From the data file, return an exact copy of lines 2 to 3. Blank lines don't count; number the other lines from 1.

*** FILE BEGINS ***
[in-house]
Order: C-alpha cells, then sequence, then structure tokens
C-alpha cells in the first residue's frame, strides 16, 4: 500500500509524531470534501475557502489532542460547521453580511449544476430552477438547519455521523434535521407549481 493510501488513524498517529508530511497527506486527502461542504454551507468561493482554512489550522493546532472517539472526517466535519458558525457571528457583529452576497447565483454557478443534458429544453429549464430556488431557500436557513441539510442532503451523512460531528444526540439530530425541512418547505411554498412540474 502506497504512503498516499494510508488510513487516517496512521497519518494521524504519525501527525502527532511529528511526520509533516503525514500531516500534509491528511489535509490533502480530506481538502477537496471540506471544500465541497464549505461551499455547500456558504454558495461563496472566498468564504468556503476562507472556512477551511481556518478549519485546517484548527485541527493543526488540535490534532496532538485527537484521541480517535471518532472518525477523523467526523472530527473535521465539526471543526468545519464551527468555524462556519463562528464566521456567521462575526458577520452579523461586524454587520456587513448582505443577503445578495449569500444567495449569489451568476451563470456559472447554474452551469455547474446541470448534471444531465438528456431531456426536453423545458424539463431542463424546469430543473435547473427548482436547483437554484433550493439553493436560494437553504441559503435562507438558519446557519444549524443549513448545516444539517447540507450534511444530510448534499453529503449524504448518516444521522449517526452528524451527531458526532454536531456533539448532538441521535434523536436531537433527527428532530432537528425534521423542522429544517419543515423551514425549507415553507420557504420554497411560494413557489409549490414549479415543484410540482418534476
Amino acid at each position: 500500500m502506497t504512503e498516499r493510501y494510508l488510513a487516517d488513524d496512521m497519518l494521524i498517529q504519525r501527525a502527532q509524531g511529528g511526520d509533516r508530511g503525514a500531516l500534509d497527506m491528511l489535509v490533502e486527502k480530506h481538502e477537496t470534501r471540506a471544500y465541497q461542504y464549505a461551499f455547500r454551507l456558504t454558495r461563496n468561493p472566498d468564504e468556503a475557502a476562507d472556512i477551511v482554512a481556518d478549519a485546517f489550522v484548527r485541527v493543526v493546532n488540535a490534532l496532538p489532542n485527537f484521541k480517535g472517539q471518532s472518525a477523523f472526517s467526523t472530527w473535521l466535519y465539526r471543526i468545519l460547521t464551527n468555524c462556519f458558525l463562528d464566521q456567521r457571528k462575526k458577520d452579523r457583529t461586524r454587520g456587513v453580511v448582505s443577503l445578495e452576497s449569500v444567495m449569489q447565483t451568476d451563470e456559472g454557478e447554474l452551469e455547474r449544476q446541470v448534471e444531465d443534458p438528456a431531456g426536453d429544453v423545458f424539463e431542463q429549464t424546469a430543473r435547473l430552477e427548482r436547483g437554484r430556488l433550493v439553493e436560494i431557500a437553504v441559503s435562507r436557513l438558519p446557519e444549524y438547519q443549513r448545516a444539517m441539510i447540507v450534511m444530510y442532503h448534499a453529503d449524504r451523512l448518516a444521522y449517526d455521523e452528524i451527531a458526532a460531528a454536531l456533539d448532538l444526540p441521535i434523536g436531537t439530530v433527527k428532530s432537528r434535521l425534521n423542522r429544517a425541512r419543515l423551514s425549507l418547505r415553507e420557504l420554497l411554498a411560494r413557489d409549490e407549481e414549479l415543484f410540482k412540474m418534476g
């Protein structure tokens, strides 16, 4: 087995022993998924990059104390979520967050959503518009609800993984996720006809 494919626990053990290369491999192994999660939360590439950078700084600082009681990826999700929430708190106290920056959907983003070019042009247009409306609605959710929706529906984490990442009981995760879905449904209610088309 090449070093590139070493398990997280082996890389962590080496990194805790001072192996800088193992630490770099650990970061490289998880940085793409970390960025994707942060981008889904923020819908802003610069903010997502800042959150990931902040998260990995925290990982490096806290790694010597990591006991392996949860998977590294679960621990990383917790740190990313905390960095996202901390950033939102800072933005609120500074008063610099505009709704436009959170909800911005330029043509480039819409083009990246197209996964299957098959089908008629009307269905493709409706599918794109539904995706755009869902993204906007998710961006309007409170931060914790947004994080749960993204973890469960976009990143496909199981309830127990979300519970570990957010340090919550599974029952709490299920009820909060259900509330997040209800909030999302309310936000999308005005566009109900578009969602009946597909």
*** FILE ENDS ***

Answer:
Order: C-alpha cells, then sequence, then structure tokens
C-alpha cells in the first residue's frame, strides 16, 4: 500500500509524531470534501475557502489532542460547521453580511449544476430552477438547519455521523434535521407549481 493510501488513524498517529508530511497527506486527502461542504454551507468561493482554512489550522493546532472517539472526517466535519458558525457571528457583529452576497447565483454557478443534458429544453429549464430556488431557500436557513441539510442532503451523512460531528444526540439530530425541512418547505411554498412540474 502506497504512503498516499494510508488510513487516517496512521497519518494521524504519525501527525502527532511529528511526520509533516503525514500531516500534509491528511489535509490533502480530506481538502477537496471540506471544500465541497464549505461551499455547500456558504454558495461563496472566498468564504468556503476562507472556512477551511481556518478549519485546517484548527485541527493543526488540535490534532496532538485527537484521541480517535471518532472518525477523523467526523472530527473535521465539526471543526468545519464551527468555524462556519463562528464566521456567521462575526458577520452579523461586524454587520456587513448582505443577503445578495449569500444567495449569489451568476451563470456559472447554474452551469455547474446541470448534471444531465438528456431531456426536453423545458424539463431542463424546469430543473435547473427548482436547483437554484433550493439553493436560494437553504441559503435562507438558519446557519444549524443549513448545516444539517447540507450534511444530510448534499453529503449524504448518516444521522449517526452528524451527531458526532454536531456533539448532538441521535434523536436531537433527527428532530432537528425534521423542522429544517419543515423551514425549507415553507420557504420554497411560494413557489409549490414549479415543484410540482418534476